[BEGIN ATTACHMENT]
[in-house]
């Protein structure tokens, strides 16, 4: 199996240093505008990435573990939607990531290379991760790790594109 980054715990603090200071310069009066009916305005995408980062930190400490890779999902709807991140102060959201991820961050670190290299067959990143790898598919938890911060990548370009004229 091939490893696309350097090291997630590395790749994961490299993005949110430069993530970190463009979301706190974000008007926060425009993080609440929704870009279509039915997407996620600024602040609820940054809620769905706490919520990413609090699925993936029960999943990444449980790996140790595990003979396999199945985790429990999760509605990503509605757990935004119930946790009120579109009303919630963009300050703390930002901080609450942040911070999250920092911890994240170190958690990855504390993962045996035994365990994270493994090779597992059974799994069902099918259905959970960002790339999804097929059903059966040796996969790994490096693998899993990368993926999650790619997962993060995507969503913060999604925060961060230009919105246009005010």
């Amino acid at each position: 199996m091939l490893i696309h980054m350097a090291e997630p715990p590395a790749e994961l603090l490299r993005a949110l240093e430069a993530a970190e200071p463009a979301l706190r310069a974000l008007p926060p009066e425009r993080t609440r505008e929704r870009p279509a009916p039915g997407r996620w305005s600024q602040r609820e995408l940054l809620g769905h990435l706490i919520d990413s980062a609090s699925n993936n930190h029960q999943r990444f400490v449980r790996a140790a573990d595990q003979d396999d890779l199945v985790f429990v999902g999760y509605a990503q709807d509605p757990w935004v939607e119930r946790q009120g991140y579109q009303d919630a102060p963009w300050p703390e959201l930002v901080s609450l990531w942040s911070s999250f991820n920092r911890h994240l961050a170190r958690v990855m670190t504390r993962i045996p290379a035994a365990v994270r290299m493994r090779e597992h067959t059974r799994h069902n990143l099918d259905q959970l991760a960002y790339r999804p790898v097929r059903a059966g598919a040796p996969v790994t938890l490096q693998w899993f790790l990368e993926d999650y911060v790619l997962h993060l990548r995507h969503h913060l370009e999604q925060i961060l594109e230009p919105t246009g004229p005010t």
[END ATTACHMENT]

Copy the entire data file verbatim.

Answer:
[in-house]
């Protein structure tokens, strides 16, 4: 199996240093505008990435573990939607990531290379991760790790594109 980054715990603090200071310069009066009916305005995408980062930190400490890779999902709807991140102060959201991820961050670190290299067959990143790898598919938890911060990548370009004229 091939490893696309350097090291997630590395790749994961490299993005949110430069993530970190463009979301706190974000008007926060425009993080609440929704870009279509039915997407996620600024602040609820940054809620769905706490919520990413609090699925993936029960999943990444449980790996140790595990003979396999199945985790429990999760509605990503509605757990935004119930946790009120579109009303919630963009300050703390930002901080609450942040911070999250920092911890994240170190958690990855504390993962045996035994365990994270493994090779597992059974799994069902099918259905959970960002790339999804097929059903059966040796996969790994490096693998899993990368993926999650790619997962993060995507969503913060999604925060961060230009919105246009005010």
């Amino acid at each position: 199996m091939l490893i696309h980054m350097a090291e997630p715990p590395a790749e994961l603090l490299r993005a949110l240093e430069a993530a970190e200071p463009a979301l706190r310069a974000l008007p926060p009066e425009r993080t609440r505008e929704r870009p279509a009916p039915g997407r996620w305005s600024q602040r609820e995408l940054l809620g769905h990435l706490i919520d990413s980062a609090s699925n993936n930190h029960q999943r990444f400490v449980r790996a140790a573990d595990q003979d396999d890779l199945v985790f429990v999902g999760y509605a990503q709807d509605p757990w935004v939607e119930r946790q009120g991140y579109q009303d919630a102060p963009w300050p703390e959201l930002v901080s609450l990531w942040s911070s999250f991820n920092r911890h994240l961050a170190r958690v990855m670190t504390r993962i045996p290379a035994a365990v994270r290299m493994r090779e597992h067959t059974r799994h069902n990143l099918d259905q959970l991760a960002y790339r999804p790898v097929r059903a059966g598919a040796p996969v790994t938890l490096q693998w899993f790790l990368e993926d999650y911060v790619l997962h993060l990548r995507h969503h913060l370009e999604q925060i961060l594109e230009p919105t246009g004229p005010t």